If we take up crop production as an option it wouldn’t help us much because we abandon our villages when clashes happen. [The village] is left to wild animals and insects. When clashes happen we move only our animals with us, because they can walk with us – but you can’t take crops with you because you have to carry them. That is impossible when you’re running for your life.

Not just crops, our other property is also left behind. When clashes erupt we lose everything. Human life is lost. We sustain injuries.

“We are not enjoying life”

We’ve had no confrontation in the last three years. However, that does not mean we are in a state of peace. Had we moved to the place where we used to move to in the harshest season, we could have become involved in physical conflict. We always inspect each other at gunpoint. We conspire against each other with words. We are not enjoying life; rather we are intimidated by these unpleasant relationships.

The root cause is land… We have heard several versions of how the groups fighting us came to this place. The first version is that desertification first started happening in their area. They say our land is more fertile and wetter than theirs. In this sense they came to us in search of better land.

The second version is that this area is suitable for cattle rearing [as well as] for farming and for living. They envied us and raided us to evict us and occupy the land themselves…

The future for our children

The land that had been covered by forest unfortunately became barren. Agriculture also reduced the magnitude of the forest. Soil fertility is declining. The black soil layer has now turned reddish… We do not harvest much because the amount of rain decreases all the time… The seeds remain impoverished in the soil…

To come [back] to your question whether crop cultivation could improve our life or not, definitely it will not… In our area one’s life changes for the better with animal rearing. It is the cattle that bring such change in life.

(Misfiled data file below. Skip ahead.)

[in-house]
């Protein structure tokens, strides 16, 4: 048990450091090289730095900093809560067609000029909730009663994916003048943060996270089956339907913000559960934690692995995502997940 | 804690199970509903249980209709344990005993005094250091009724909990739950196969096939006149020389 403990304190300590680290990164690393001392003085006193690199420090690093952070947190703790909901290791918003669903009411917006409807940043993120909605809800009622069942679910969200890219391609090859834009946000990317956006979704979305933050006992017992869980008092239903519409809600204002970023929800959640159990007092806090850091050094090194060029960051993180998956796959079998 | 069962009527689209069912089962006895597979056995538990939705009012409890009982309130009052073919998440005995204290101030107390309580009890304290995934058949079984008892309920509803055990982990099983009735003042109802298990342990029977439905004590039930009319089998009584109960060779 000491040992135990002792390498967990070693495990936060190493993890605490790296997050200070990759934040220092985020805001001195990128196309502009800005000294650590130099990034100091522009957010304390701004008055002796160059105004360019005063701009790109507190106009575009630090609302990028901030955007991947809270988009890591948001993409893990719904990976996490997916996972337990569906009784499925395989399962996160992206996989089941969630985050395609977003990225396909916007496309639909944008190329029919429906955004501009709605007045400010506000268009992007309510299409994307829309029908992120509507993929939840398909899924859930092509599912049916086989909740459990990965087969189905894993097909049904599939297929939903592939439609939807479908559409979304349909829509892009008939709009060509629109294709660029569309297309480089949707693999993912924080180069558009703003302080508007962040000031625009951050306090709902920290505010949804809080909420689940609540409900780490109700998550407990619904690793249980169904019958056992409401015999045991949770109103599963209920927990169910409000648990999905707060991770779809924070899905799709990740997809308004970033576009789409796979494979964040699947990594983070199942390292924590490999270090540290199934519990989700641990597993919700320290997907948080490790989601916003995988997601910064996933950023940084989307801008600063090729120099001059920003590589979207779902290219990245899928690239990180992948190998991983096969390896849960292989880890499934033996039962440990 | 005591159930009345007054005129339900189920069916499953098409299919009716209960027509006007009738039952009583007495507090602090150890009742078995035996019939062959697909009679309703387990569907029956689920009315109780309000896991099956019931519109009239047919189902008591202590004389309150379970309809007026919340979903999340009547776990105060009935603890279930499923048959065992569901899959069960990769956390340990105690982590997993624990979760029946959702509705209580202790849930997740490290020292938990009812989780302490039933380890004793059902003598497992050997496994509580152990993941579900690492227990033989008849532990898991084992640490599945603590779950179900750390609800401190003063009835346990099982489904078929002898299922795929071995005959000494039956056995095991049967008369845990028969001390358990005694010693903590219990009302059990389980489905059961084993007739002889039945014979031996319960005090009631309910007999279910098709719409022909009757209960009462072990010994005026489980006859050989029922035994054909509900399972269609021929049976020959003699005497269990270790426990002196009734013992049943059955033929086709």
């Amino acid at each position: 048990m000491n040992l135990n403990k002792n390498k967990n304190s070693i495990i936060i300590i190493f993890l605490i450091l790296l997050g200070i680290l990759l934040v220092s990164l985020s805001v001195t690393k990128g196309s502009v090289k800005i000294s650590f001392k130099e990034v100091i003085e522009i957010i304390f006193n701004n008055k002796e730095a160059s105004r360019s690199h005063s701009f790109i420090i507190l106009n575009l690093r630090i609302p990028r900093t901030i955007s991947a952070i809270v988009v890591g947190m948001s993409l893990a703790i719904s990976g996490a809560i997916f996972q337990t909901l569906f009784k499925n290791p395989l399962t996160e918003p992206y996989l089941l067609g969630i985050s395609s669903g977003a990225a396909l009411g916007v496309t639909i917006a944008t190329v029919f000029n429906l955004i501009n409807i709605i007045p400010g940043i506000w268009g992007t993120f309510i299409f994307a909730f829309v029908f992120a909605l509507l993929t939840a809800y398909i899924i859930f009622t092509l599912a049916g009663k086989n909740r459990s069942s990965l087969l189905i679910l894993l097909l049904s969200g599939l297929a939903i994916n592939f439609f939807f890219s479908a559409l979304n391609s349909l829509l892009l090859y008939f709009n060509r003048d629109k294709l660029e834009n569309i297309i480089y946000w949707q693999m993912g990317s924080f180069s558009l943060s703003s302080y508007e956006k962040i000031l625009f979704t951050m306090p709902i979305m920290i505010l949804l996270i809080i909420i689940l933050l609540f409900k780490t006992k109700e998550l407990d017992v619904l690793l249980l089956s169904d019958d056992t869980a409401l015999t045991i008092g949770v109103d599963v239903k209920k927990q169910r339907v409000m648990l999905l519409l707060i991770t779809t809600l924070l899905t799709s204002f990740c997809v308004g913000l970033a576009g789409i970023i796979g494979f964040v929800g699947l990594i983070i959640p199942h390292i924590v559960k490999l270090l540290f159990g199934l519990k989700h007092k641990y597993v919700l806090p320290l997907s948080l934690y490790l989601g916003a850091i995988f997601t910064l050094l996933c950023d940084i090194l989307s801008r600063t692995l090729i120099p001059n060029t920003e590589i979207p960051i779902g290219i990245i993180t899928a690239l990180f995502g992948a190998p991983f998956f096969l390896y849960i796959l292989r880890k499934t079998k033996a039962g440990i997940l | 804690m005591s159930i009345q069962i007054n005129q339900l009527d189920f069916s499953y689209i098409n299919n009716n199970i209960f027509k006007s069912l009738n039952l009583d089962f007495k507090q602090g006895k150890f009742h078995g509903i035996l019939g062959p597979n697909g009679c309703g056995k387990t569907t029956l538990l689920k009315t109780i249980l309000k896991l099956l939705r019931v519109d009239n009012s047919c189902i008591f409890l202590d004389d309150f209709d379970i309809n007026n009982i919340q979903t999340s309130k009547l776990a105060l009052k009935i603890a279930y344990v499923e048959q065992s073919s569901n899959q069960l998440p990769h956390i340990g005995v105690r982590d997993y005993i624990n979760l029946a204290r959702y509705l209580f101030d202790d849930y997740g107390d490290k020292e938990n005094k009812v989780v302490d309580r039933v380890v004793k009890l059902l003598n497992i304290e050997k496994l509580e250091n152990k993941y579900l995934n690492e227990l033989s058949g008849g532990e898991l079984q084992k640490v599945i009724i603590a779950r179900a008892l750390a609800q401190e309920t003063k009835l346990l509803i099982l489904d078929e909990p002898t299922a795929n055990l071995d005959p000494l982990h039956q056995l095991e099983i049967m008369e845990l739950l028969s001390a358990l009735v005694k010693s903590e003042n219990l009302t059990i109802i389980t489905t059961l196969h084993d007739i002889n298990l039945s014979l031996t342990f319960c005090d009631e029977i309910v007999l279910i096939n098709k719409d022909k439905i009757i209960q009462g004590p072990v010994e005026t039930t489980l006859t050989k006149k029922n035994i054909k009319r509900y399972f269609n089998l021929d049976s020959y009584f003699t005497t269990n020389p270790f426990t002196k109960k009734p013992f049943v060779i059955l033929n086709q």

Culturally we used to live from animal rearing. But we are spoiling the land… Because of the unavailability of grazing land for animals, we used it for farming – and now we can’t raise animals [on it]. We even seem to be short of land where we can rest our feet, as a result of the introduction of farming.

The adults and the young generation share this land. But there is not enough. The coming generations will not even have what we have today. We are worried that our children will not have a good life.

This interview has been specially edited for the web and cut down by more than half. Some re-ordering has taken place: square brackets indicate ‘inserted’ text for clarification; round brackets are translations / interpretations; and dots indicate cuts in the text. The primary aim has been to remain true to the spirit of the interview, while losing questions, repetition, and confusing or overlapping sections.

Project

Iyya: conserving the forest is produced as part of the Desert voices: Ethiopia oral testimony project.

Testimonies

Arima: punishment from God

Chuqulisa: love is lacking

Diramo: tied to our cattle

Duba: solutions to problems

Gurracha: conflict devastated it

Huqa: pleasure from family

Ibrahim: the crazy heat

Iyya: conserving the forest

Loko: farming from necessity

Rufo: goodbye to farmland

Key themes

Introduction to the project

Pastoralism

Conflict

Agriculture

Food security

Desertification

Forestry

Water

Social institutions

Government assistance

Health

Gender

Education